In his recently published book, Selling Canada, historian Daniel Francis offers an engaging view of three propaganda campaigns by Canadian governments and railway companies, run between the 1880s and 1930s, that shaped the development of the country.
Francis looks at the selling of western Canada to immigrants, the Great War to Canadians and Canada to tourists. It was in the marketing of homestead lots to farmers in the British Isles that maps and atlases played a particularly key role.
The story starts in 1896, when the Dominion government acquired land, west and north of Ontario all the way to the Rockies, from the Hudson’s Bay Company and the British government. The power of map-making then took over. Dominion Land surveyors were sent out to parcel up the undulating prairie, but they didn’t concern themselves with the course of rivers, the nature of landforms, the quality of soil or the record of rainfall. The maps that resulted from their work spoke nothing of the topography on the ground; they were, however, convenient templates.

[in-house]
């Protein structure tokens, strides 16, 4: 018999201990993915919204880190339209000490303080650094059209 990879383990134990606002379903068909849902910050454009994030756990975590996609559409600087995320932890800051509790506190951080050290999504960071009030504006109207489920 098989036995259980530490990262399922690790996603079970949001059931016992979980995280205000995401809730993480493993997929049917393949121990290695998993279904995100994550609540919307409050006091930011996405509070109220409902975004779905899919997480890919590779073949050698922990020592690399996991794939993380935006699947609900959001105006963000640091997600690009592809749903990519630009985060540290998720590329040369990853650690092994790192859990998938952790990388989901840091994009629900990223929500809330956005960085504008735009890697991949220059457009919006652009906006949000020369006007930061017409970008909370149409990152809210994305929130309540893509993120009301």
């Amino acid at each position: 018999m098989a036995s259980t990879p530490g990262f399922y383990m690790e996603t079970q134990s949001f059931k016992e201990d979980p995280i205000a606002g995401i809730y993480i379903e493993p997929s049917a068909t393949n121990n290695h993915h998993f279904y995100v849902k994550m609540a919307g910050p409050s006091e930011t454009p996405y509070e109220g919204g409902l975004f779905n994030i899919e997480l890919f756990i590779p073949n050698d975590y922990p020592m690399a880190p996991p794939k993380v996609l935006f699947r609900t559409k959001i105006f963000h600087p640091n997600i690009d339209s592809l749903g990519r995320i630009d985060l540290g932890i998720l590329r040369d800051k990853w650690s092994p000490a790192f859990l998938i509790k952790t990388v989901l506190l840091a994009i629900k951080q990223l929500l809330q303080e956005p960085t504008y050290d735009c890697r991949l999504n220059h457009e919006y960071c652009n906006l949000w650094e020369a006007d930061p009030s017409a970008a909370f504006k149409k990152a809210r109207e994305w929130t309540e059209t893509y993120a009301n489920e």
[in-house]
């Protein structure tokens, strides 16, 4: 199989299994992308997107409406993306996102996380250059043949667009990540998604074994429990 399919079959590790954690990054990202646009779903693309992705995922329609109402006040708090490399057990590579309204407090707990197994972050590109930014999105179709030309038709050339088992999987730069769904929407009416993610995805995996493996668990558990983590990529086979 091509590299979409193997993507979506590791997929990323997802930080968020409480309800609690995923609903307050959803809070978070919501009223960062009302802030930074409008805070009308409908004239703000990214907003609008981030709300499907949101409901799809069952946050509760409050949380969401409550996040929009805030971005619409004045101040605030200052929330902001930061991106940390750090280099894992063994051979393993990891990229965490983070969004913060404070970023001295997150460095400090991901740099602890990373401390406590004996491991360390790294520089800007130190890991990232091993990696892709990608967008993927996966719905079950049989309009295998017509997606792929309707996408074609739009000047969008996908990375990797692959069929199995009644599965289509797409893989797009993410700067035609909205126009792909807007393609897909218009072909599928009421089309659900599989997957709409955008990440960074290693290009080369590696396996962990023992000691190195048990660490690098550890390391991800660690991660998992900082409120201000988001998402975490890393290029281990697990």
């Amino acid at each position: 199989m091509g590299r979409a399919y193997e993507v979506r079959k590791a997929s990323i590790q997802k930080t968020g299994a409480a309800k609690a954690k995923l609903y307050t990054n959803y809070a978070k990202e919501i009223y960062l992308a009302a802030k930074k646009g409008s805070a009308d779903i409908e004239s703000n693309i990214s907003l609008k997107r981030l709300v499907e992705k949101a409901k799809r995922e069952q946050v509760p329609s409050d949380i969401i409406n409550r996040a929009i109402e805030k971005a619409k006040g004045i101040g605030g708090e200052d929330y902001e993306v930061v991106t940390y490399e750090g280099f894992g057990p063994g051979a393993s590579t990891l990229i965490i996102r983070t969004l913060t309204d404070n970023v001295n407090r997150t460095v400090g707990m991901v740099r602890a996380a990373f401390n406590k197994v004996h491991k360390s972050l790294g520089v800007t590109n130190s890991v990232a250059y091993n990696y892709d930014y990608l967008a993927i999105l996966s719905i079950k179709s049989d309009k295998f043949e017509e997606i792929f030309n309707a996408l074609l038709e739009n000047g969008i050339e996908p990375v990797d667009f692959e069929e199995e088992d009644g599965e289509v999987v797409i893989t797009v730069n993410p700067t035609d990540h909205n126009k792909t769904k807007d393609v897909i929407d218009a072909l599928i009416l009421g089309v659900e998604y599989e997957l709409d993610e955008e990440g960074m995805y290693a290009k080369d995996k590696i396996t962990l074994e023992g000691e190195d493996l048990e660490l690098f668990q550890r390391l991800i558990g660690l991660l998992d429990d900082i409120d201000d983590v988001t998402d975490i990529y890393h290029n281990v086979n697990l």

Officials in charge of populating the prairies with European homesteaders used these precise yet highly misleading maps to great advantage. The maps were incorporated into all sorts of promotional material, including atlases that were distributed free of charge throughout Western Europe and the U.S. Wall maps were distributed to every school in Britain.
The maps and accompanying imagery and Victorian iconography played to European pastoral instincts. They were designed to counter the popular perception of the Canadian Northwest as cold, wild and uninhabitable. The immigration atlases featured no pictures of snow and very few of urban Canada. Instead there were images of ample harvests and modern farmsteads.
Railway companies produced their own settlement maps in an effort to sell land parcels and encourage traffic on their lines. These maps were highly misleading, showing rail lines and station stops (such as Swift Current) that were not yet established.
With these maps and images in their minds, the immigrants arrived on the ground and found a very different reality. Daniel Francis offers the testimony of one homesteader who had been asked by a British writer about his experience in Canada.
“. . . I begin to fancy I’ve done wrong in coming,” the settler said. “Then the loneliness, the utter want of congenial society, the roughness, the immense distances and the prospect of the dreadful winter. Oh, it is all very fine, when I was at home, reading about this sort of thing; but I confess the reality sometimes appalls me.”